The astonishing Monchi transfer setup at Sevilla shows just how far West Ham have to go to meet David Moyes’s much publicised demands.
When West Ham take on Sevilla in their Europa League last 16 second leg on Thursday night it will comfortably be the biggest match the east London club has faced for nearly two decades.
For visitors Sevilla, it’s not even their biggest match in the last two weeks in the context of the Spanish club’s season trying to chase down Real Madrid for the La Liga title.
That gives you some idea of where West Ham and Sevilla are in their respective spectrums.
As West Ham fans know only too well by now having been handed arguably the toughest draw of the last 16, Sevilla are six time winners of this competition.
And their success has been built around world famous recruitment.
It is that last word which means so much to David Moyes at West Ham.
And the area in which many supporters and pundits feel he and the club failed miserably in the January transfer window when West Ham had so much to play for in the second half of the season.
Sevilla’s success was achieved over years of consistently top level recruitment. As a result they are no flash in the pan.
That is exactly what Moyes wants at West Ham but life in the Premier League is so fiercely competitive, sometimes you cannot afford to stand still, even for one transfer window for fear of being left behind.
The Scot has made some fantastic signings since returning to the club over two years ago.
But he has repeatedly made it very clear – as recently as the end of last season in an in-depth interview with The Daily Mail – that West Ham’s recruitment needs to be completely overhauled.
Not too long after agreeing to return to West Ham, Moyes delivered a stark warning to co-owners David Sullivan and David Gold in an interview with The Evening Standard that West Ham were lagging behind every other Premier League club in terms of its transfer operations.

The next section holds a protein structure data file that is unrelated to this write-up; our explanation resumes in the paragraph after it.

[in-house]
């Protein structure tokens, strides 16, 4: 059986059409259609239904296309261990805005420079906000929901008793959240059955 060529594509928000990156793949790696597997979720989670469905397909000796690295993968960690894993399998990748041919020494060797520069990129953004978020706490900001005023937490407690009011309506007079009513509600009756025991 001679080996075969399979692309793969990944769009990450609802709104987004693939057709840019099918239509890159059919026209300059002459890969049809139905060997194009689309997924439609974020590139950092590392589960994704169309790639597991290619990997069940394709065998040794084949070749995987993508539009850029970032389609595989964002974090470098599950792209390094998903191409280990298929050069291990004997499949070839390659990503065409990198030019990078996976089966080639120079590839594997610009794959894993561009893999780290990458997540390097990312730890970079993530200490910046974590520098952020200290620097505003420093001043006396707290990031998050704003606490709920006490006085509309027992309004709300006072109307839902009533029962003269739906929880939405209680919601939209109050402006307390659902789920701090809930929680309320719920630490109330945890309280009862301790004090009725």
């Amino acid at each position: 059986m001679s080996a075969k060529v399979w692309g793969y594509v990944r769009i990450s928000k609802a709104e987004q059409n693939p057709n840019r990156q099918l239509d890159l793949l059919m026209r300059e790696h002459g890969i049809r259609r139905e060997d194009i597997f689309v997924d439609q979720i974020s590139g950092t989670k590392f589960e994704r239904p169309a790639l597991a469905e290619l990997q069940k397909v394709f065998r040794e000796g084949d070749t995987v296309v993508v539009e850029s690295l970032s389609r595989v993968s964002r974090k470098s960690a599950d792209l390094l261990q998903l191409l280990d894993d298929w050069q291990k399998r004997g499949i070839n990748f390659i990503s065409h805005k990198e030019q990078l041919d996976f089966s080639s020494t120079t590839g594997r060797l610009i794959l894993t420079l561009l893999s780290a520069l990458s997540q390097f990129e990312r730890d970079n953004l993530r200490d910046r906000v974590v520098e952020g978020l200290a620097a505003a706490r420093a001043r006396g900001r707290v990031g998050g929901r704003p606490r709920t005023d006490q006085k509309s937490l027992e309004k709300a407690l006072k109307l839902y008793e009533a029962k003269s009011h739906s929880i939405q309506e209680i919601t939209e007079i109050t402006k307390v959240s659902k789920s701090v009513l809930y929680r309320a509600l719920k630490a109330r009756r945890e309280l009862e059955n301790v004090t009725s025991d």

It certainly showed in January when West Ham tried but failed to make a single addition despite the club’s lack of depth in key areas.
As West Ham prepare to take on Sevilla there is every chance the Hammers can beat the Spaniards in a one-off game.
But to get anywhere close to sustaining that challenge to the likes of Sevilla over the long term West Ham will have to match them off the pitch first.
And the astonishing transfer setup at Sevilla under sporting director Monchi shows just how far West Ham have to go to do that and meet Moyes’s demands.
“When he took over as sporting director in 2000, Sevilla had just been relegated,” sports writer Simon Hart told West Ham’s official website of Monchi.
“What happened next is one of European football’s great success stories of this century as Monchi, with his keen eye for a player and aptitude for clever trading, turned Sevilla, a team without a major honour since 1948, into serial Europa League winners and Champions League regulars to boot.
“Today he has a staff of 35 focused on scouting and recruitment, with an additional 20-strong international section soon to open. When he started in the role, it was just him and a chief scout.”
Wow. That’s 56 members of staff – including the man himself – focused purely on identifying talent and signing players.
And to think we were all excited by the arrival of Rob Newman as West Ham’s head of recruitment from Manchester City.
West Ham have a long way to go to emulate that kind of setup. But Sevilla must certainly be used as a template for the Hammers.
Moyes needs to be backed by the owners to realise his vision for the club’s transfer operations.
And the manager will need to be granted some patience by supporters to put it in place for the long-term benefits of everyone connected with the club.